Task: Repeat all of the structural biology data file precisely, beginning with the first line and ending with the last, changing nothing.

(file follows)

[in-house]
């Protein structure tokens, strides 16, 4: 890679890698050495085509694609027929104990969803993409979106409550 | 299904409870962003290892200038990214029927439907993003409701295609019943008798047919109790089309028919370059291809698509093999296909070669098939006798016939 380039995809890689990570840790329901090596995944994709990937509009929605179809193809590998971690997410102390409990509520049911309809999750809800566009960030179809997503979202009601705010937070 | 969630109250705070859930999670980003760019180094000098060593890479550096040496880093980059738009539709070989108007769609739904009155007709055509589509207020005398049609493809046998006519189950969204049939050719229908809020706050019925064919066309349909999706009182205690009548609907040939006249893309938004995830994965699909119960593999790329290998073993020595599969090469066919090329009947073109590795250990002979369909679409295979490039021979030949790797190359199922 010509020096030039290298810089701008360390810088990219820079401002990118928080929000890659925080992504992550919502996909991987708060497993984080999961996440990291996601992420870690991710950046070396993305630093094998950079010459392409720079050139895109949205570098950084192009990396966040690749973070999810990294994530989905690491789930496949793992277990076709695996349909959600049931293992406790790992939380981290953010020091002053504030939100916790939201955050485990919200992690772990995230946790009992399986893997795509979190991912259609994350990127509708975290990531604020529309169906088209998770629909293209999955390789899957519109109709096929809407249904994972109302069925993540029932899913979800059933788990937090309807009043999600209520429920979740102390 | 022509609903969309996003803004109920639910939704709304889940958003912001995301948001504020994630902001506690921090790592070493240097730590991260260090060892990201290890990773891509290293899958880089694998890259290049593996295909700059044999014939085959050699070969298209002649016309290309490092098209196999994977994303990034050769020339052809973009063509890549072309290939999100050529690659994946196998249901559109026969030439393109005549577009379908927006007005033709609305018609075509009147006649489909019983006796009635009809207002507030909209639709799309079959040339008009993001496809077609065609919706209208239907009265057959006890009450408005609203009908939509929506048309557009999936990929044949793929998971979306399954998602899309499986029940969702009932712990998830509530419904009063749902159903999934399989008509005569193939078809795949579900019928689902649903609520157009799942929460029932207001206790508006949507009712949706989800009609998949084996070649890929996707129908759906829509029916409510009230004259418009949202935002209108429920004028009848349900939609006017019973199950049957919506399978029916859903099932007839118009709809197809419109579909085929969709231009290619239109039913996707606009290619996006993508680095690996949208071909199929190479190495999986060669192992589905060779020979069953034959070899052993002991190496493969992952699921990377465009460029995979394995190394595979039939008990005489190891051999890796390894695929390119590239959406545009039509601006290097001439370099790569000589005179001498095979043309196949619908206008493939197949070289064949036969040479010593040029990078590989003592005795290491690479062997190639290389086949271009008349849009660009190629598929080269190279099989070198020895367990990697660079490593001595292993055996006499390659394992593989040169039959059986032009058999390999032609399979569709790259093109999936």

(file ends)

[in-house]
């Protein structure tokens, strides 16, 4: 890679890698050495085509694609027929104990969803993409979106409550 | 299904409870962003290892200038990214029927439907993003409701295609019943008798047919109790089309028919370059291809698509093999296909070669098939006798016939 380039995809890689990570840790329901090596995944994709990937509009929605179809193809590998971690997410102390409990509520049911309809999750809800566009960030179809997503979202009601705010937070 | 969630109250705070859930999670980003760019180094000098060593890479550096040496880093980059738009539709070989108007769609739904009155007709055509589509207020005398049609493809046998006519189950969204049939050719229908809020706050019925064919066309349909999706009182205690009548609907040939006249893309938004995830994965699909119960593999790329290998073993020595599969090469066919090329009947073109590795250990002979369909679409295979490039021979030949790797190359199922 010509020096030039290298810089701008360390810088990219820079401002990118928080929000890659925080992504992550919502996909991987708060497993984080999961996440990291996601992420870690991710950046070396993305630093094998950079010459392409720079050139895109949205570098950084192009990396966040690749973070999810990294994530989905690491789930496949793992277990076709695996349909959600049931293992406790790992939380981290953010020091002053504030939100916790939201955050485990919200992690772990995230946790009992399986893997795509979190991912259609994350990127509708975290990531604020529309169906088209998770629909293209999955390789899957519109109709096929809407249904994972109302069925993540029932899913979800059933788990937090309807009043999600209520429920979740102390 | 022509609903969309996003803004109920639910939704709304889940958003912001995301948001504020994630902001506690921090790592070493240097730590991260260090060892990201290890990773891509290293899958880089694998890259290049593996295909700059044999014939085959050699070969298209002649016309290309490092098209196999994977994303990034050769020339052809973009063509890549072309290939999100050529690659994946196998249901559109026969030439393109005549577009379908927006007005033709609305018609075509009147006649489909019983006796009635009809207002507030909209639709799309079959040339008009993001496809077609065609919706209208239907009265057959006890009450408005609203009908939509929506048309557009999936990929044949793929998971979306399954998602899309499986029940969702009932712990998830509530419904009063749902159903999934399989008509005569193939078809795949579900019928689902649903609520157009799942929460029932207001206790508006949507009712949706989800009609998949084996070649890929996707129908759906829509029916409510009230004259418009949202935002209108429920004028009848349900939609006017019973199950049957919506399978029916859903099932007839118009709809197809419109579909085929969709231009290619239109039913996707606009290619996006993508680095690996949208071909199929190479190495999986060669192992589905060779020979069953034959070899052993002991190496493969992952699921990377465009460029995979394995190394595979039939008990005489190891051999890796390894695929390119590239959406545009039509601006290097001439370099790569000589005179001498095979043309196949619908206008493939197949070289064949036969040479010593040029990078590989003592005795290491690479062997190639290389086949271009008349849009660009190629598929080269190279099989070198020895367990990697660079490593001595292993055996006499390659394992593989040169039959059986032009058999390999032609399979569709790259093109999936």